# Limit of a two-variable function

1. Mar 2, 2017

### Mr Davis 97

1. The problem statement, all variables and given/known data
Does the following limit exist: $\displaystyle \lim_{(x,y) \rightarrow (0,0)} = \frac{\sqrt{x^2+y^2+xy^2}}{\sqrt{x^2+y^2}}$?

2. Relevant equations

3. The attempt at a solution
So I am trying to evaluate the limit along several curves, such as y=x, y=0, y=x^2, and I keep getting 1. I can't think of any other curves to evaluate on. Does the limit exist or is there another curve that I am not evaluating that gives a different limit?

2. Mar 2, 2017

### haruspex

If it does exist, it does not matter how many curves you try you will not have proved it. So how about trying to prove it exists?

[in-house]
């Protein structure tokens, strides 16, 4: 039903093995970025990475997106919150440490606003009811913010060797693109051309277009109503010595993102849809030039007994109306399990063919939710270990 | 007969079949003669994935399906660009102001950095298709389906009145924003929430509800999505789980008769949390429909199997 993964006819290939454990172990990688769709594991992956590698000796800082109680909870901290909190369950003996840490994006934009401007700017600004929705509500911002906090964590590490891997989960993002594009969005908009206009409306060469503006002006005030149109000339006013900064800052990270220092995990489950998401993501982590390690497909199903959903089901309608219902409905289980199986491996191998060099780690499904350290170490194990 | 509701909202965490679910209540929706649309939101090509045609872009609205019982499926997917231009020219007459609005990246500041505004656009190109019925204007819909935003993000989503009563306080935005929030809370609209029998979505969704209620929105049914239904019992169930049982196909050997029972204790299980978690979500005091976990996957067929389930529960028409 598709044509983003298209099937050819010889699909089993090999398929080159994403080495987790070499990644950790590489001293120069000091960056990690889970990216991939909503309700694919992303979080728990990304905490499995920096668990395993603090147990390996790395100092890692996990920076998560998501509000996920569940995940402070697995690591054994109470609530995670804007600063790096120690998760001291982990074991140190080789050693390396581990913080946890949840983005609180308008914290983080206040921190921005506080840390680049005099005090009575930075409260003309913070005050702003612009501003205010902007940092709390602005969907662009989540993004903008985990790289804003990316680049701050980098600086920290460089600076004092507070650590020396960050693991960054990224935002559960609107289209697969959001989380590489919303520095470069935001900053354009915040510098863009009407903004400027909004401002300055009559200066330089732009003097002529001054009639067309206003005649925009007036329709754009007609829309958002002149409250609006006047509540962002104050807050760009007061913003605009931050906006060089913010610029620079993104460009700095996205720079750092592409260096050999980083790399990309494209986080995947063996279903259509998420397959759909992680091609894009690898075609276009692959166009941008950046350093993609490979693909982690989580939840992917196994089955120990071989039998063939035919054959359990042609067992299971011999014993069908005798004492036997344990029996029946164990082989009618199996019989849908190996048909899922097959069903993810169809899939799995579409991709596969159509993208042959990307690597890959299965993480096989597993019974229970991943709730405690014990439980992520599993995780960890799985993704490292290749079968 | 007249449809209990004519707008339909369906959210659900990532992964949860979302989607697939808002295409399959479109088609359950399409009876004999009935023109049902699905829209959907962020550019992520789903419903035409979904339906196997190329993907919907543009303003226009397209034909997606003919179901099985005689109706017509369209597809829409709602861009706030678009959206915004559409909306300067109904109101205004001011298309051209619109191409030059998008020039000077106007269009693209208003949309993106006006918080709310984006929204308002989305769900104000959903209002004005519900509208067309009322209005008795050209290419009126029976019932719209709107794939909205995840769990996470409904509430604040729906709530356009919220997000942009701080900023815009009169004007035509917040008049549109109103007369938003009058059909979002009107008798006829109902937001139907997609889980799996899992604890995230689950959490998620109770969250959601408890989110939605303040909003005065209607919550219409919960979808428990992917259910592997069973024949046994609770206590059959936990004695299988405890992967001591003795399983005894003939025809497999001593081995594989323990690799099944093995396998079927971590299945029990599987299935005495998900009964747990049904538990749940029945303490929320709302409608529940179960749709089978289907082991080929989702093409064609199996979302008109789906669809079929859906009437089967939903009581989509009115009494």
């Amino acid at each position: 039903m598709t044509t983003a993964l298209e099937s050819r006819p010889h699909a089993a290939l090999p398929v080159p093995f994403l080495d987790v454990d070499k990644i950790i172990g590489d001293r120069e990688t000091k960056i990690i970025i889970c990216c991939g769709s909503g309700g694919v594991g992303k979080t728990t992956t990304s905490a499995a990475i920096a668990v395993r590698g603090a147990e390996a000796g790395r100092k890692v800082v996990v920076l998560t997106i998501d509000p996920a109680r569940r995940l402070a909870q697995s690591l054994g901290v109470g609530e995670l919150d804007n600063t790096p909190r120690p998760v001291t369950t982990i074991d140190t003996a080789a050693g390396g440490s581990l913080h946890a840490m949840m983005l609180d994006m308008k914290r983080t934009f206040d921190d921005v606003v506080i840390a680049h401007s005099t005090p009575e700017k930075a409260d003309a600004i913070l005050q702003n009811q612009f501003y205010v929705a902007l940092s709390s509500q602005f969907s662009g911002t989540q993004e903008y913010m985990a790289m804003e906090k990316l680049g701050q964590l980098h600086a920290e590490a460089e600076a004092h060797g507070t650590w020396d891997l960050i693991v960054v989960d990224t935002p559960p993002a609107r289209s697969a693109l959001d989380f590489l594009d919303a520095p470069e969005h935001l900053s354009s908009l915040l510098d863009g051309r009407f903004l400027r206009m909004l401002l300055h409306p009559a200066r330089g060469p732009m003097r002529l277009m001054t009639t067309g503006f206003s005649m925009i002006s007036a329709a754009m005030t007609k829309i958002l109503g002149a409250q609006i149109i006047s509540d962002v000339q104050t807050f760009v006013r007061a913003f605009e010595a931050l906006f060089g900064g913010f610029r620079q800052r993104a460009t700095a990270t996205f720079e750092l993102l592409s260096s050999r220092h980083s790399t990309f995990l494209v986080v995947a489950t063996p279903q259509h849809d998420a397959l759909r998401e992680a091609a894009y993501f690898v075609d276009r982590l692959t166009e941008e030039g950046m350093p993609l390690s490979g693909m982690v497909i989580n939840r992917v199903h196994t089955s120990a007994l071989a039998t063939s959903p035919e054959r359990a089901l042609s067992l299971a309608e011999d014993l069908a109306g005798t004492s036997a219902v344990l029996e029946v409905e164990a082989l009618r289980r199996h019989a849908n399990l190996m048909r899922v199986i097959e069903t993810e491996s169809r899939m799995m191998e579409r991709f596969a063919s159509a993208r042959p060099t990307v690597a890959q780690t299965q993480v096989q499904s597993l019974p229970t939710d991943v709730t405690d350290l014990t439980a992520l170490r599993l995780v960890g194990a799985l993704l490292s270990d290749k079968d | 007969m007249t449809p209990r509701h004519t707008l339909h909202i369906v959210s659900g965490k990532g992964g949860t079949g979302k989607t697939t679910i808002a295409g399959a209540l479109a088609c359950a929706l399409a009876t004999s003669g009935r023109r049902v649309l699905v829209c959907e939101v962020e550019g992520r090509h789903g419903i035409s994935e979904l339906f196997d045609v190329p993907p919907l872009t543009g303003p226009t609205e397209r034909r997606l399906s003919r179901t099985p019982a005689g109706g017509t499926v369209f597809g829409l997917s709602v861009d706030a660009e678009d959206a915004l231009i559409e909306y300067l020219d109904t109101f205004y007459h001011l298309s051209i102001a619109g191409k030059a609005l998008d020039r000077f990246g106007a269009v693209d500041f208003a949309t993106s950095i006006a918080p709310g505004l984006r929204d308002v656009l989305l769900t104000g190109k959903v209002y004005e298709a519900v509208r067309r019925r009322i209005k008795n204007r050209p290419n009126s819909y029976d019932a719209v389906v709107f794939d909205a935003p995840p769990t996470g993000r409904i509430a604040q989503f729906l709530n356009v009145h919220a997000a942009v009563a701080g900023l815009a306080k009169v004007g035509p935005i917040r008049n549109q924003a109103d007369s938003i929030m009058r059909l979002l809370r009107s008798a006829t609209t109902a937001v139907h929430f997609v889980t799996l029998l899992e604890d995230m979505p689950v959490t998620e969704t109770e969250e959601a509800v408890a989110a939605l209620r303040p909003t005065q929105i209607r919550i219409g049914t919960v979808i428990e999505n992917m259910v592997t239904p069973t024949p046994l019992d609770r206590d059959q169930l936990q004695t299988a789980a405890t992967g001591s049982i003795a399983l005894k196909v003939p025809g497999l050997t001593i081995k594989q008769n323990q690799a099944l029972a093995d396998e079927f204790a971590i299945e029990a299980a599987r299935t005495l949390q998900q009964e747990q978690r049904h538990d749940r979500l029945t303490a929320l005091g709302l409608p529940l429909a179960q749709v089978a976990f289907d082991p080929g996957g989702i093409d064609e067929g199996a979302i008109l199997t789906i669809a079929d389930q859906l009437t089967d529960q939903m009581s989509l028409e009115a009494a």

3. Mar 2, 2017

### Staff: Mentor

Converting to polar form is fruitful, showing that the limit does exist.

4. Mar 2, 2017

### Mr Davis 97

Converting to polar form, I get, after simplification, $\displaystyle \lim_{r \rightarrow 0^+} \sqrt{1+\cos \theta \sin^2 \theta}$. I'm not sure how to proceed

5. Mar 2, 2017

### haruspex

You seem to have dropped an r.

6. Mar 2, 2017

### Ray Vickson

Wrong expression!